Besides the voraciously ambitious character played by Tyrone Power, there is a secondary character who lives on the lowest rung of human degradation, a terminal alcoholic they call the “geek” because he devours raw animals in front of the spectators. Only after his “performance” does he receive the reward of his daily allowance of alcohol. He is one of the most horrifying characters I remember in a film that isn’t a horror film. The ending is sordid and moving, humble in form, without adornments, but terrifying.
J. Hoberman for The Village Voice:
Nightmare Alley was a wannabe Kane. This 1947 account of an archetypal American’s rise and fall is neither a great movie nor even a classic noir but it has a great ambition to be daring and, once seen, is not easily forgotten. The movie suggested far more than it showed but what it showed, including the climactic degradation of 20th Century Fox’s then-major star Tyrone Power, was remarkably sordid for so high-profile a release.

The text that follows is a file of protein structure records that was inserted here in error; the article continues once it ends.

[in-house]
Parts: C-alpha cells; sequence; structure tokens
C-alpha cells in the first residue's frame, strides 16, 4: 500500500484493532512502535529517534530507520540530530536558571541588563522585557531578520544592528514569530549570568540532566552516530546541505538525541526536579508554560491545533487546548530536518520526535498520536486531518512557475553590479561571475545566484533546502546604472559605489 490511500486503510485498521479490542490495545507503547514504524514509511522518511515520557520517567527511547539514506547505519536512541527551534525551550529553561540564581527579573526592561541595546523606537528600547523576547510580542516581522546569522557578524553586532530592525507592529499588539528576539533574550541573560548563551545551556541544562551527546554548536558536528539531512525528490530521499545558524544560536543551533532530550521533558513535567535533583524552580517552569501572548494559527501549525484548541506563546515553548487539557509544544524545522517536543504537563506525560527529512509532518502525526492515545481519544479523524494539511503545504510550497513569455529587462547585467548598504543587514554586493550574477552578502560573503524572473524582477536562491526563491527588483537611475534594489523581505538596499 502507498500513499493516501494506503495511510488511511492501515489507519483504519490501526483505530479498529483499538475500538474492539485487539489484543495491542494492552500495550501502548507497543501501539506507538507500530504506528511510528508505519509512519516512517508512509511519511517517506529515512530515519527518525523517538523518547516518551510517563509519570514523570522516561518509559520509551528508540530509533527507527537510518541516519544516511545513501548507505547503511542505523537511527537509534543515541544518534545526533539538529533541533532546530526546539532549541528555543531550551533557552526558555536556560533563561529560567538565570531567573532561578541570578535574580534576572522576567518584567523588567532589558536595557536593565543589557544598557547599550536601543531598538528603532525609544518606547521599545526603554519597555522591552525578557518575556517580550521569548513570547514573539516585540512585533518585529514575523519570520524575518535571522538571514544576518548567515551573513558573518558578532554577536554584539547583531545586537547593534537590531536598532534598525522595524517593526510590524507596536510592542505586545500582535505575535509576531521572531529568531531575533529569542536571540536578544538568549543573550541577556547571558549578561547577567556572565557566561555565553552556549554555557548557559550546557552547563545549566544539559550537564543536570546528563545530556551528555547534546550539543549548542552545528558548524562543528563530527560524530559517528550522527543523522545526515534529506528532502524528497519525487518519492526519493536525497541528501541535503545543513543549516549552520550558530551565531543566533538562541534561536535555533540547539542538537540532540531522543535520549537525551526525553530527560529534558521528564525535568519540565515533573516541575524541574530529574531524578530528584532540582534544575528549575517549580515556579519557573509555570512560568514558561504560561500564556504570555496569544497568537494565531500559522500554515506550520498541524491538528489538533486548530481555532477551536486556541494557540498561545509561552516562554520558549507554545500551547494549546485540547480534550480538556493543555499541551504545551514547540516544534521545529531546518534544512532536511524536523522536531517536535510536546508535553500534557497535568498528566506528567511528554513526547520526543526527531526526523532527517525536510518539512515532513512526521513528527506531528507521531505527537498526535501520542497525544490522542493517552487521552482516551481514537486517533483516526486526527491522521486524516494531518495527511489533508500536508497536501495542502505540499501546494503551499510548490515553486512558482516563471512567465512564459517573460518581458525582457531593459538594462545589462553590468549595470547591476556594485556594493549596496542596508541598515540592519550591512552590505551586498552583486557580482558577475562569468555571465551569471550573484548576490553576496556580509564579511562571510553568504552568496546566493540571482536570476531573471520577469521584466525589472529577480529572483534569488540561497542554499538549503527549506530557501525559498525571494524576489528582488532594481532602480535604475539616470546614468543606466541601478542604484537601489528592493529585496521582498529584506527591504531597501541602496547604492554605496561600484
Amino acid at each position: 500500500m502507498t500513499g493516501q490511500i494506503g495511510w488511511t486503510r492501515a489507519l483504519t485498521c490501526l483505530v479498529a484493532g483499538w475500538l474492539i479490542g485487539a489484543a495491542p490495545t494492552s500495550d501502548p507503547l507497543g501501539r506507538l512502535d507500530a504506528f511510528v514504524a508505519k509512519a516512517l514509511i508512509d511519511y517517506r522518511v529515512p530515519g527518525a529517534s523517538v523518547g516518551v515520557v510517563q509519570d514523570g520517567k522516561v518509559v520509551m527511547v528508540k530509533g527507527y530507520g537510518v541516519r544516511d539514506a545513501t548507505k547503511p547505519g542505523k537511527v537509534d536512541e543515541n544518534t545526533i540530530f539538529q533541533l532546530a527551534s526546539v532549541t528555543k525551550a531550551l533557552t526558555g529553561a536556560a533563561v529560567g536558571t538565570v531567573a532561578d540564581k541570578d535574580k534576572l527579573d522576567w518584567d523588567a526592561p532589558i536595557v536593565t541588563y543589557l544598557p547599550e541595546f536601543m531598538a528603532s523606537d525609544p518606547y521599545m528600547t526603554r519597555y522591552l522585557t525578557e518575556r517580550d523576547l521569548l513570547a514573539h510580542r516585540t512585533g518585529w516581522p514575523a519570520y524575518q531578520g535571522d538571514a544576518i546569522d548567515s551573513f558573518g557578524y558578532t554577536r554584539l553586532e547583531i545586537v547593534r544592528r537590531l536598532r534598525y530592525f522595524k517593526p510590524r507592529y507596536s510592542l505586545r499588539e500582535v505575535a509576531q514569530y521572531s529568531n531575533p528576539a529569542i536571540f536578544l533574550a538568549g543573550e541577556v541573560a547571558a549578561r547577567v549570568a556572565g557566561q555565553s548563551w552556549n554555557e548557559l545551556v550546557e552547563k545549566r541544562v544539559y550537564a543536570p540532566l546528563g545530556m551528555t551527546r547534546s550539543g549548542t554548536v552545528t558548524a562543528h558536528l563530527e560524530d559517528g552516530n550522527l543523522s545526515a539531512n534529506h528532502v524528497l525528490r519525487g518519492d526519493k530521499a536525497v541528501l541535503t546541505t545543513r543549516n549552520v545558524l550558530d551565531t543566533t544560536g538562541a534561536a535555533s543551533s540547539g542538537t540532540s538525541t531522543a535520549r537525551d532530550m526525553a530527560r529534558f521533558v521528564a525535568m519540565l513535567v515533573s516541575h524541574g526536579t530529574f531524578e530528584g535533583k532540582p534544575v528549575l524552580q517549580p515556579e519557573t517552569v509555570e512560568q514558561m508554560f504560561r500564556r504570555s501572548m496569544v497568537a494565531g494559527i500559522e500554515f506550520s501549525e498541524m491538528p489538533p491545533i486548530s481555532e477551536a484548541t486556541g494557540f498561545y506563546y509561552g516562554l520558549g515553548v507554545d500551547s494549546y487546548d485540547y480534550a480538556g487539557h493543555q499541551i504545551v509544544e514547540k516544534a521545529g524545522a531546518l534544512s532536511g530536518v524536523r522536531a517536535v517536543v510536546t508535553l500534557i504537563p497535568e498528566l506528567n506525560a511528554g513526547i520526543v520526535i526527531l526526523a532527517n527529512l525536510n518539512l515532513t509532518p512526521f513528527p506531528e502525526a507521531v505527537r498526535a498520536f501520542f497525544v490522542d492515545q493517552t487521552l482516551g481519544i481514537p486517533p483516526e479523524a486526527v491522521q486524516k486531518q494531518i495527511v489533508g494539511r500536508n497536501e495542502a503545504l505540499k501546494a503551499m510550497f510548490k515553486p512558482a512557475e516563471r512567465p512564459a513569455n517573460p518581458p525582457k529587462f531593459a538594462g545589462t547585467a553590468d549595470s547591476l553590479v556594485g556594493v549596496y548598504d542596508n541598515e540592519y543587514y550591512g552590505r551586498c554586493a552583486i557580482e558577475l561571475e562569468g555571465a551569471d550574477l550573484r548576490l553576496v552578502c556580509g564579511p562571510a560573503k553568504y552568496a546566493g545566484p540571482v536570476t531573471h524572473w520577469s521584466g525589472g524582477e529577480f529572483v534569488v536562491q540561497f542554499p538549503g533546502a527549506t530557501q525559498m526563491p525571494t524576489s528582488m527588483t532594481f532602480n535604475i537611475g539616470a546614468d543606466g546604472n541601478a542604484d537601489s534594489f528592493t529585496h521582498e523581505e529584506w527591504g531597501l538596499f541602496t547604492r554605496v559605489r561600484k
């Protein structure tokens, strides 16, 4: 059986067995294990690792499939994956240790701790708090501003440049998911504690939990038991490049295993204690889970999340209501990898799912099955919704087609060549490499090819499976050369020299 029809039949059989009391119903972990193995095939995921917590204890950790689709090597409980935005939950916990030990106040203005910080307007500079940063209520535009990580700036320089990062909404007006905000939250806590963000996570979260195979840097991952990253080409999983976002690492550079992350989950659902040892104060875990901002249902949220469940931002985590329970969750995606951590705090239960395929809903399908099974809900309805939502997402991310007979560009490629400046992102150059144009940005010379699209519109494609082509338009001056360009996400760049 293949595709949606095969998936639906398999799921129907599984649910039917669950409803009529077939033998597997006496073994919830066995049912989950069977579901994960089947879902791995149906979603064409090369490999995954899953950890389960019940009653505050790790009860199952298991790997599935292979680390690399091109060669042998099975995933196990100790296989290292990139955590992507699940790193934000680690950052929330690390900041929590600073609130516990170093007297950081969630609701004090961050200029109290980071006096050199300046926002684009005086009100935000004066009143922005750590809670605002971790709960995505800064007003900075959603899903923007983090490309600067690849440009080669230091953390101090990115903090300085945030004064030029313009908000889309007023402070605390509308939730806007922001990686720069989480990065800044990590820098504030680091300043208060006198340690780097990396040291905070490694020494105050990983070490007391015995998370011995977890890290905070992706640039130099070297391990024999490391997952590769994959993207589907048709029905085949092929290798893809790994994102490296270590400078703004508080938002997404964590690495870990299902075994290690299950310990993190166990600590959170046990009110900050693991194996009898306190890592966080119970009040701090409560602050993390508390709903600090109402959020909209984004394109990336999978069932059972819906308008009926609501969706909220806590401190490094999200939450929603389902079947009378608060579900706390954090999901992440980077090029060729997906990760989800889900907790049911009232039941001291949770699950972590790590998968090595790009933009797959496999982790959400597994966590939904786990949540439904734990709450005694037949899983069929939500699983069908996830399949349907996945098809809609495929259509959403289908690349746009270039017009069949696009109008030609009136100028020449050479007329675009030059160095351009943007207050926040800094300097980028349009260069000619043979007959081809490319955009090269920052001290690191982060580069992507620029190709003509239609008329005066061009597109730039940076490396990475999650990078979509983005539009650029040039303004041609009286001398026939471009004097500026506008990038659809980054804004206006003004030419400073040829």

Excitingly tawdry, this backstage excursion through the showbiz lower depths was based on the doggedly poetic pulp novel by William Lindsay Gresham (perhaps the only drugstore shocker inspired by T.S. Eliot). The project was evidently initiated at Power’s request and involved a number of high-powered professionals. Howard Hawks associate Jules Furthman wrote the hard-boiled adaptation for high-gloss director Edmund Goulding; Sternberg cameraman Lee Garmes provided the opalescent cinematography. The early sequences are nearly timeless in introducing the carnival world of marks and rubes, Gypsy fortune-tellers, dimwitted strongmen, and the unseen geek—a broken-down alcoholic who bites the heads off live chickens for a daily bottle of booze and a place to sleep it off.
It’s tempting to read Nightmare Alley as an allegory about what the religion of showbiz gives an audience. The movie eluded the Production Code in several small ways, mainly allowing its antihero to enjoy sexual dalliances outside of marriage and its villainess to escape unpunished. The fake redemptive ending doesn’t mitigate the sordid trajectory—or the movie’s too obvious sense of being pleased with itself, as expressed in Dr. Ritter’s ostentatiously grown-up view of human nature. “You’re a perfectly normal human being,” she coolly tells Stan. “Selfish and ruthless when you want something, kind and generous when you’ve got it.”